Tuesday, April 28, 2015

Unfinished symphonies can contribute to the masterpiece called life

I have quoted Karl Rahner more than on a few occasions in this blog of mine, to have said, “In the insufficiency of everything we come to understand that here, in this life, all symphonies remain unfinished”.  It is certainly not a pessimistic quote that comes from the prolific German Jesuit Theologian, but when understood well and in the correct way, it attests to the truth that no matter how well we make sure that each ‘i’ is dotted and each ‘t’ is crossed, there will be some things that are beyond our control to complete and finish, let alone finish well.

When all is said and done, seen and accepted under the immense canopy called grace, it will slowly come to light that we are certainly not in control of everything that lays before us in life.  We are certainly not “self-made” men and women, and at our best, we are an on-going response to the outpouring of God’s grace which our entire existence is steeped in. 

I write this post in the silent confines of my room here in the lodgings of the Holy Redeemer College in Washington DC, a place where I had spent two years of my life in pursuit of a teaching license in Systematic Theology from 2011 to 2013.  It was at the early part of 2013 when I became terribly sick and had to seek medical treatment back home in Singapore for what was later to be diagnosed as Biphenotypic Leukemia.  Facing imminent death if I was untreated by chemotherapy and a subsequent stem cell transplant, it was quite clear that I had no choice but to put aside all hopes of completing my licentiate, and hope to find that perfect match for my stem cells. 

That was two years ago.  I have since gone through quite a few trials and ‘speed bumps’ and have, with God’s great grace, slowly regained my strength and general health to return to DC, albeit for a few days, to organize that part of my life that was left in a state of flux two years ago.  Today, with things sorted out, boxes ready to be shipped back to Singapore and goodbyes said to my professors and caring friends from the Dominican House of Studies where I received my graduate training, I seem to be in a melancholic state of letting go – a letting go of an unfinished chapter in life, and being at peace in closing that with an eye cast on another view of the horizon of life that lay before me.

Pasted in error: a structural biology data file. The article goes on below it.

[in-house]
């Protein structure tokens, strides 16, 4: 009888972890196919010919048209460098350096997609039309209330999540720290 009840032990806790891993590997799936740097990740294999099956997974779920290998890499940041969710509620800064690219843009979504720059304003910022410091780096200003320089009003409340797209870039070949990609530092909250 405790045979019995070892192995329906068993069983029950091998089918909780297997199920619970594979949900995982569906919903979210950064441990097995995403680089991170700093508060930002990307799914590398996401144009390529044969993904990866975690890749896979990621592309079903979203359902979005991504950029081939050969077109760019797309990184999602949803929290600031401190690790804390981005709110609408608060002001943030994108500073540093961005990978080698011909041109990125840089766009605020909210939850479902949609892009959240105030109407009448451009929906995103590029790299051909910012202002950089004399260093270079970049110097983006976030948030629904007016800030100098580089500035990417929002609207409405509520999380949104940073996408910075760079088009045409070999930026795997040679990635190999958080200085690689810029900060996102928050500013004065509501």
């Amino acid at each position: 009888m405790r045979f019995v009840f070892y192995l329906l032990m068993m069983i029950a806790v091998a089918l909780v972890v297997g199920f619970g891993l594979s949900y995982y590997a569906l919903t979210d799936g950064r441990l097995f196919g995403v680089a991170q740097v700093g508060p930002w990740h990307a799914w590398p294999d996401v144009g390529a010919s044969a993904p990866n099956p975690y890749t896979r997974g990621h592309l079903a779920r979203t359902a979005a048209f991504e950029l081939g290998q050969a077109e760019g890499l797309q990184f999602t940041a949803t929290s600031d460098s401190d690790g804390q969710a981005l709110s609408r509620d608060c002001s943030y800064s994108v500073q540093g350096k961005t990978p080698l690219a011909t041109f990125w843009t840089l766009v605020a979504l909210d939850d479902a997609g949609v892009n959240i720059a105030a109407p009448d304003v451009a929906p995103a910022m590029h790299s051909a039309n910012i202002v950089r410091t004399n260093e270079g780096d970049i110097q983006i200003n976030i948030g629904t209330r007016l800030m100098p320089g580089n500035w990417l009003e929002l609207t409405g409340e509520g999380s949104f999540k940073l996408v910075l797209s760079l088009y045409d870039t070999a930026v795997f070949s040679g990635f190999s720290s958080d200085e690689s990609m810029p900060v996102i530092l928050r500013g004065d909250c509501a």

Does it feel like a sort of dying?  Strangely, it is a question that is answered with both a ‘yes’ and a ‘no’ – something that many theologians like to say when posed with a question by folk who like simple answers to tough questions.  It reminds me of one spiritual writer who was asked in front of an audience a rather deep question on theology, and he asked rather bluntly, but also with a great sense of charity “do you want the simple answer, or the long one with the many sub-clauses?”

There is no denying that I think that I would be in a better place if I had the opportunity to finish what I first started.  That completed picture would appeal very much to my sense of what was proper and correct.  Yet if I were only to look at so many of the lives of saints and holy men and women, I would be able to see that indeed, in many of their life stories, some did not end up what they started out with.  John the Baptist’s life seemed to have a tragic end, especially when one reads about how enthusiastic he was in pointing out to Jesus as the Lamb of God, but never got to see this unfold in his lifetime.  Moses’ own life would have been much more deemed as ‘completed’ if he could lead the Hebrew people physically into the Promised Land, but toward the end of his life, he could only gaze upon that place with his eyes before they closed for the last time.  How does one take these ‘failures’ or ‘unfinished symphonies’ well?  How does one not end up disgruntled, disenchanted, and discouraged when faced with defeat and a canvas that seems to have only a vestige of what was started? 

It only makes ‘sense’, if ‘sense’ is the correct noun to use, if one releases control of one’s life, and when one sees that one not only doesn’t have all the answers, but that perhaps one doesn’t really need to possess all the answers to life’s questions.  It births a humility that a success can never give, and an openness that completion doesn’t accord. 

I was having a conversation with one of the Dominican brothers in the institute just a few days ago when I shared my story with him.  Ironically, he is named Bro. Luke.  It was after my sharing that he ventured to share his favourite quote by Canadian poet and novelist Leonard Cohen.  It was a rare moment in which I could have sworn the light of God’s grace pierced so brilliantly into a sea of darkness, bringing a clarity that was totally unexpected, and yet so deep and poignant.  It made me look at all that I had before me with new eyes, and sets before me a glowing new hopeful horizon.  I hope it does the same for any of my readers who may be facing unfinished symphonies in life.